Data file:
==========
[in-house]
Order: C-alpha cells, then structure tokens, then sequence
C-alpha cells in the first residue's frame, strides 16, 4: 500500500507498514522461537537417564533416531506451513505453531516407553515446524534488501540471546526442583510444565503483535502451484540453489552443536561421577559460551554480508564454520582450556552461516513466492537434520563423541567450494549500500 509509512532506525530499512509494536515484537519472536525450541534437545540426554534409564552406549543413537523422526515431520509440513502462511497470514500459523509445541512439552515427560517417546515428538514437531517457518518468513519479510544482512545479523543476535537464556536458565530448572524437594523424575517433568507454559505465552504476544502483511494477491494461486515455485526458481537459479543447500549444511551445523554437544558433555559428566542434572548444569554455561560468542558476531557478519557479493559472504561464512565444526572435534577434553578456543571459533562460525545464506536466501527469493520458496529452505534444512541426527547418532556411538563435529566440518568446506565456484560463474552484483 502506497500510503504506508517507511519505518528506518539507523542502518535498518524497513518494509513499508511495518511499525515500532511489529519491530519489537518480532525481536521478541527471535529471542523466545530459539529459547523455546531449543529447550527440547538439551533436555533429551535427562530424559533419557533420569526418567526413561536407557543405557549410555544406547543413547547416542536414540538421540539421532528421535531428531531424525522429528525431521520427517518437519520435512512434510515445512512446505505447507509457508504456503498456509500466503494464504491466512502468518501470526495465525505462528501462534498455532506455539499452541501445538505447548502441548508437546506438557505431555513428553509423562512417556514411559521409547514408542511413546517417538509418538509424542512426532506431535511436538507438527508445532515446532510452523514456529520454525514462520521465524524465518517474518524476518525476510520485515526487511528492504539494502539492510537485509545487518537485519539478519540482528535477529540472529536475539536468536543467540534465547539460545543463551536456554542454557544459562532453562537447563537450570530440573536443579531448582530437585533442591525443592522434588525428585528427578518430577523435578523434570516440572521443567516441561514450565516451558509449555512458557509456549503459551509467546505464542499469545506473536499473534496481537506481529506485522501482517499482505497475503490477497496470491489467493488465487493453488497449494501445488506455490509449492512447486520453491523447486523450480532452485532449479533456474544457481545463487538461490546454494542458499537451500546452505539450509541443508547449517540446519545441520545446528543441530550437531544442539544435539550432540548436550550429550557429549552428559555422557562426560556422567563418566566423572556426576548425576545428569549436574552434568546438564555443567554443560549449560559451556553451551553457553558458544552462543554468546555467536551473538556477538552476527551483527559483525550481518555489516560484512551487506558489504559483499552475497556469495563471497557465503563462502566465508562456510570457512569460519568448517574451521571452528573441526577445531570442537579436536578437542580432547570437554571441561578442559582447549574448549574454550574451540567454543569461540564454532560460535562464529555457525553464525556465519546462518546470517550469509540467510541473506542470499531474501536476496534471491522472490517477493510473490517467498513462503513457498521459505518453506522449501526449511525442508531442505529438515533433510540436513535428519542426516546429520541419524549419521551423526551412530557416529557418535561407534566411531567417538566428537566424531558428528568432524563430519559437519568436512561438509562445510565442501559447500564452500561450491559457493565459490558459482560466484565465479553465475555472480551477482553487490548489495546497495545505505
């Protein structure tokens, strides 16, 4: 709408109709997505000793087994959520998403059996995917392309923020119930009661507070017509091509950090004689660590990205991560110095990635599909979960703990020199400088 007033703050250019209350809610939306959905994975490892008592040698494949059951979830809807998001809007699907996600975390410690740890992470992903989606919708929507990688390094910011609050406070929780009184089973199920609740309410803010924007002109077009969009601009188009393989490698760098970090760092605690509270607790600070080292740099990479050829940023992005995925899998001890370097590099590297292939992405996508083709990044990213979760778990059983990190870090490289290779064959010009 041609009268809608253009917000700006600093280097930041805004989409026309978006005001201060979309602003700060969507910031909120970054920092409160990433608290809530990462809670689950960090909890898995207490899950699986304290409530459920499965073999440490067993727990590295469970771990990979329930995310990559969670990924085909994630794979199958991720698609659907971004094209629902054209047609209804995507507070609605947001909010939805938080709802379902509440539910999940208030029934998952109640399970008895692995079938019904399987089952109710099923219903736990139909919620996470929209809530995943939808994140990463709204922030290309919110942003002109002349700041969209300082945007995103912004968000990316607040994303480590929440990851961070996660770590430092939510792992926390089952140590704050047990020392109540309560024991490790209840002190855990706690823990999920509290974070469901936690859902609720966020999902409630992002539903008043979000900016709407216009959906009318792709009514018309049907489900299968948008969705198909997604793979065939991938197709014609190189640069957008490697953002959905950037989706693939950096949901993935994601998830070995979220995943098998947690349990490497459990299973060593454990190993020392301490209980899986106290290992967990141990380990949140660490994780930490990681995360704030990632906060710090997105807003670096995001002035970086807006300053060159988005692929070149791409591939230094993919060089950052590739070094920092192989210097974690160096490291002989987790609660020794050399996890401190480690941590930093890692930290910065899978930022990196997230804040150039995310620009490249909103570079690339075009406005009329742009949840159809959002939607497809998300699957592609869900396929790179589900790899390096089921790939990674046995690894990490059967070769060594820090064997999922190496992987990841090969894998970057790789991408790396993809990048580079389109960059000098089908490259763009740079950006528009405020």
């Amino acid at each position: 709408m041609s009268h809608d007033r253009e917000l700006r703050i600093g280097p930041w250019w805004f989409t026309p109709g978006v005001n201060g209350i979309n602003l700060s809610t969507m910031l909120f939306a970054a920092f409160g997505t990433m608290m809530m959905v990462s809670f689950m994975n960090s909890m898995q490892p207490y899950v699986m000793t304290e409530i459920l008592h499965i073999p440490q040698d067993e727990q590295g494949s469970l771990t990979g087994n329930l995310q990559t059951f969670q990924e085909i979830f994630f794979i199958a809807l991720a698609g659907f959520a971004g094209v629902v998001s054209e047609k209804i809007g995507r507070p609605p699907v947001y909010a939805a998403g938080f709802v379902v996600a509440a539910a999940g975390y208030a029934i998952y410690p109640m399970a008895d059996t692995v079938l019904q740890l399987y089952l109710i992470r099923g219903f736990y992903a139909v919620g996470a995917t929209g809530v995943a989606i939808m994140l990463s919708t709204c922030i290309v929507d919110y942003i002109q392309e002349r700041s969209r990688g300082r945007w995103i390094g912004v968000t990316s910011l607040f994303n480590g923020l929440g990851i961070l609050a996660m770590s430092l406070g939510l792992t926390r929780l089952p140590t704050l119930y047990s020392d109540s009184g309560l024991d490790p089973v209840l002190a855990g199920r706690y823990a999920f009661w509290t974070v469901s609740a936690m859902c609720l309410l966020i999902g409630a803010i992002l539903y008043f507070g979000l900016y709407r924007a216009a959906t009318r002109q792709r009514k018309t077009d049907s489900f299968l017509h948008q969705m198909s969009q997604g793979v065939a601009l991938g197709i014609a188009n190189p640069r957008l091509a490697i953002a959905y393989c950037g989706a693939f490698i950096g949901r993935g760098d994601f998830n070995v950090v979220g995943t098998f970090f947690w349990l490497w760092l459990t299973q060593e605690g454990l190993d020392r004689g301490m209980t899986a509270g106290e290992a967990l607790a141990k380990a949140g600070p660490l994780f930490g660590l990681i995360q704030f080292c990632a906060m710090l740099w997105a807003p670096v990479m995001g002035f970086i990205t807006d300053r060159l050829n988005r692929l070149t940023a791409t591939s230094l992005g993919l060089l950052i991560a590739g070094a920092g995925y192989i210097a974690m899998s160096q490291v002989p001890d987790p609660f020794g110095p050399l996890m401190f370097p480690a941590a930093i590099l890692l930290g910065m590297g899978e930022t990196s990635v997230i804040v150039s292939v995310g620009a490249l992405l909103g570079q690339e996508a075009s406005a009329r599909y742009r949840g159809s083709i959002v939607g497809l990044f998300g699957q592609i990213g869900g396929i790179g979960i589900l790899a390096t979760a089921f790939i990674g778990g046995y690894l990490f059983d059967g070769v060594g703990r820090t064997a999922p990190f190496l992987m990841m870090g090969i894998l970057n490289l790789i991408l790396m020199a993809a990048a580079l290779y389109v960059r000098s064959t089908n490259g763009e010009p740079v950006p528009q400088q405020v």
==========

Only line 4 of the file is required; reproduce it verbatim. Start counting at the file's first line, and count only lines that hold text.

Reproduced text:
């Protein structure tokens, strides 16, 4: 709408109709997505000793087994959520998403059996995917392309923020119930009661507070017509091509950090004689660590990205991560110095990635599909979960703990020199400088 007033703050250019209350809610939306959905994975490892008592040698494949059951979830809807998001809007699907996600975390410690740890992470992903989606919708929507990688390094910011609050406070929780009184089973199920609740309410803010924007002109077009969009601009188009393989490698760098970090760092605690509270607790600070080292740099990479050829940023992005995925899998001890370097590099590297292939992405996508083709990044990213979760778990059983990190870090490289290779064959010009 041609009268809608253009917000700006600093280097930041805004989409026309978006005001201060979309602003700060969507910031909120970054920092409160990433608290809530990462809670689950960090909890898995207490899950699986304290409530459920499965073999440490067993727990590295469970771990990979329930995310990559969670990924085909994630794979199958991720698609659907971004094209629902054209047609209804995507507070609605947001909010939805938080709802379902509440539910999940208030029934998952109640399970008895692995079938019904399987089952109710099923219903736990139909919620996470929209809530995943939808994140990463709204922030290309919110942003002109002349700041969209300082945007995103912004968000990316607040994303480590929440990851961070996660770590430092939510792992926390089952140590704050047990020392109540309560024991490790209840002190855990706690823990999920509290974070469901936690859902609720966020999902409630992002539903008043979000900016709407216009959906009318792709009514018309049907489900299968948008969705198909997604793979065939991938197709014609190189640069957008490697953002959905950037989706693939950096949901993935994601998830070995979220995943098998947690349990490497459990299973060593454990190993020392301490209980899986106290290992967990141990380990949140660490994780930490990681995360704030990632906060710090997105807003670096995001002035970086807006300053060159988005692929070149791409591939230094993919060089950052590739070094920092192989210097974690160096490291002989987790609660020794050399996890401190480690941590930093890692930290910065899978930022990196997230804040150039995310620009490249909103570079690339075009406005009329742009949840159809959002939607497809998300699957592609869900396929790179589900790899390096089921790939990674046995690894990490059967070769060594820090064997999922190496992987990841090969894998970057790789991408790396993809990048580079389109960059000098089908490259763009740079950006528009405020």